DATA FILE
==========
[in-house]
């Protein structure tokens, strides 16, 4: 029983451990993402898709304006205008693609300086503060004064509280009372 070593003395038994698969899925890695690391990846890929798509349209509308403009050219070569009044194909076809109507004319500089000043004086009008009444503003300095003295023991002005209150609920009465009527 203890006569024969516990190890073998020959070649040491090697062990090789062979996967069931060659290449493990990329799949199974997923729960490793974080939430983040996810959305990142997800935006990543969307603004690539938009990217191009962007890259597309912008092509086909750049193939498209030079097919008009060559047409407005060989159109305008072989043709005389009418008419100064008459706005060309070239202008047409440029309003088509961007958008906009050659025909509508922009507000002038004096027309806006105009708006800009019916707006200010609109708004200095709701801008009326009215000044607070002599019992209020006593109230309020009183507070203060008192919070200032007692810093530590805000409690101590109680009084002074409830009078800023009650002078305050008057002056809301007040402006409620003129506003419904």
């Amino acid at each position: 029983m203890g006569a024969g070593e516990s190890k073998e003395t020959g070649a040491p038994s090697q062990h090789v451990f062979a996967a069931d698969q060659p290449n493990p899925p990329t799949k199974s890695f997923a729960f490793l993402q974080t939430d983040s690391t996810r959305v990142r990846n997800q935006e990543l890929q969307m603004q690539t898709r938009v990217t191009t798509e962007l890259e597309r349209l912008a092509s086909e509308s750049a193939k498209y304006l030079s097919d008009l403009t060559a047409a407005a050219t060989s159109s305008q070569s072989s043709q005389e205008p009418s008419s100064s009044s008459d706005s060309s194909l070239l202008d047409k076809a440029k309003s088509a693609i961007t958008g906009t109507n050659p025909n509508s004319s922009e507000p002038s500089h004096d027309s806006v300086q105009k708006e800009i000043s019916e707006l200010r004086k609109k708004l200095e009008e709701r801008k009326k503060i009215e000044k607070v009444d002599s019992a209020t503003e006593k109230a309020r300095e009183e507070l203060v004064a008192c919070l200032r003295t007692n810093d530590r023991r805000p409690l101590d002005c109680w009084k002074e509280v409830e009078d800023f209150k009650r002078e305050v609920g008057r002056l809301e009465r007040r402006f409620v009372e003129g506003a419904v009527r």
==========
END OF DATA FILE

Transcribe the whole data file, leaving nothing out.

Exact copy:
[in-house]
């Protein structure tokens, strides 16, 4: 029983451990993402898709304006205008693609300086503060004064509280009372 070593003395038994698969899925890695690391990846890929798509349209509308403009050219070569009044194909076809109507004319500089000043004086009008009444503003300095003295023991002005209150609920009465009527 203890006569024969516990190890073998020959070649040491090697062990090789062979996967069931060659290449493990990329799949199974997923729960490793974080939430983040996810959305990142997800935006990543969307603004690539938009990217191009962007890259597309912008092509086909750049193939498209030079097919008009060559047409407005060989159109305008072989043709005389009418008419100064008459706005060309070239202008047409440029309003088509961007958008906009050659025909509508922009507000002038004096027309806006105009708006800009019916707006200010609109708004200095709701801008009326009215000044607070002599019992209020006593109230309020009183507070203060008192919070200032007692810093530590805000409690101590109680009084002074409830009078800023009650002078305050008057002056809301007040402006409620003129506003419904």
């Amino acid at each position: 029983m203890g006569a024969g070593e516990s190890k073998e003395t020959g070649a040491p038994s090697q062990h090789v451990f062979a996967a069931d698969q060659p290449n493990p899925p990329t799949k199974s890695f997923a729960f490793l993402q974080t939430d983040s690391t996810r959305v990142r990846n997800q935006e990543l890929q969307m603004q690539t898709r938009v990217t191009t798509e962007l890259e597309r349209l912008a092509s086909e509308s750049a193939k498209y304006l030079s097919d008009l403009t060559a047409a407005a050219t060989s159109s305008q070569s072989s043709q005389e205008p009418s008419s100064s009044s008459d706005s060309s194909l070239l202008d047409k076809a440029k309003s088509a693609i961007t958008g906009t109507n050659p025909n509508s004319s922009e507000p002038s500089h004096d027309s806006v300086q105009k708006e800009i000043s019916e707006l200010r004086k609109k708004l200095e009008e709701r801008k009326k503060i009215e000044k607070v009444d002599s019992a209020t503003e006593k109230a309020r300095e009183e507070l203060v004064a008192c919070l200032r003295t007692n810093d530590r023991r805000p409690l101590d002005c109680w009084k002074e509280v409830e009078d800023f209150k009650r002078e305050v609920g008057r002056l809301e009465r007040r402006f409620v009372e003129g506003a419904v009527r």